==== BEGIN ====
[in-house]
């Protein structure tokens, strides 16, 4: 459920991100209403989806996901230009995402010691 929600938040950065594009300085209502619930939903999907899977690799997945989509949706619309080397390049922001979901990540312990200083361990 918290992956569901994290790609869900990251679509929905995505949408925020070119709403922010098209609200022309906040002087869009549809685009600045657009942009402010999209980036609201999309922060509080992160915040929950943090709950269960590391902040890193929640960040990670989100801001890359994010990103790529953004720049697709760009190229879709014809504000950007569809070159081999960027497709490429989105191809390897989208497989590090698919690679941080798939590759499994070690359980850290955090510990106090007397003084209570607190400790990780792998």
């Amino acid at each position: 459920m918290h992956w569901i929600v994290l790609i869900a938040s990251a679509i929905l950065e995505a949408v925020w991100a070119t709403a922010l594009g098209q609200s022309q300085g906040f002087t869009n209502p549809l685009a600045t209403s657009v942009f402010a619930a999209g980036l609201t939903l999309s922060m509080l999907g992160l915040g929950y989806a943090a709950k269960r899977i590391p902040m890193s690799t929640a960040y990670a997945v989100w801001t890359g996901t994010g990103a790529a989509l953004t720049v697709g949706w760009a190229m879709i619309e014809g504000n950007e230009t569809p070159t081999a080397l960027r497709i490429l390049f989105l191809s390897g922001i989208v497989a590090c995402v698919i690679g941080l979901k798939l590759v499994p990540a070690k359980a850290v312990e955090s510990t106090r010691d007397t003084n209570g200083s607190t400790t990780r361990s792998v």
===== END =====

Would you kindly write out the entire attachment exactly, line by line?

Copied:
[in-house]
């Protein structure tokens, strides 16, 4: 459920991100209403989806996901230009995402010691 929600938040950065594009300085209502619930939903999907899977690799997945989509949706619309080397390049922001979901990540312990200083361990 918290992956569901994290790609869900990251679509929905995505949408925020070119709403922010098209609200022309906040002087869009549809685009600045657009942009402010999209980036609201999309922060509080992160915040929950943090709950269960590391902040890193929640960040990670989100801001890359994010990103790529953004720049697709760009190229879709014809504000950007569809070159081999960027497709490429989105191809390897989208497989590090698919690679941080798939590759499994070690359980850290955090510990106090007397003084209570607190400790990780792998």
């Amino acid at each position: 459920m918290h992956w569901i929600v994290l790609i869900a938040s990251a679509i929905l950065e995505a949408v925020w991100a070119t709403a922010l594009g098209q609200s022309q300085g906040f002087t869009n209502p549809l685009a600045t209403s657009v942009f402010a619930a999209g980036l609201t939903l999309s922060m509080l999907g992160l915040g929950y989806a943090a709950k269960r899977i590391p902040m890193s690799t929640a960040y990670a997945v989100w801001t890359g996901t994010g990103a790529a989509l953004t720049v697709g949706w760009a190229m879709i619309e014809g504000n950007e230009t569809p070159t081999a080397l960027r497709i490429l390049f989105l191809s390897g922001i989208v497989a590090c995402v698919i690679g941080l979901k798939l590759v499994p990540a070690k359980a850290v312990e955090s510990t106090r010691d007397t003084n209570g200083s607190t400790t990780r361990s792998v």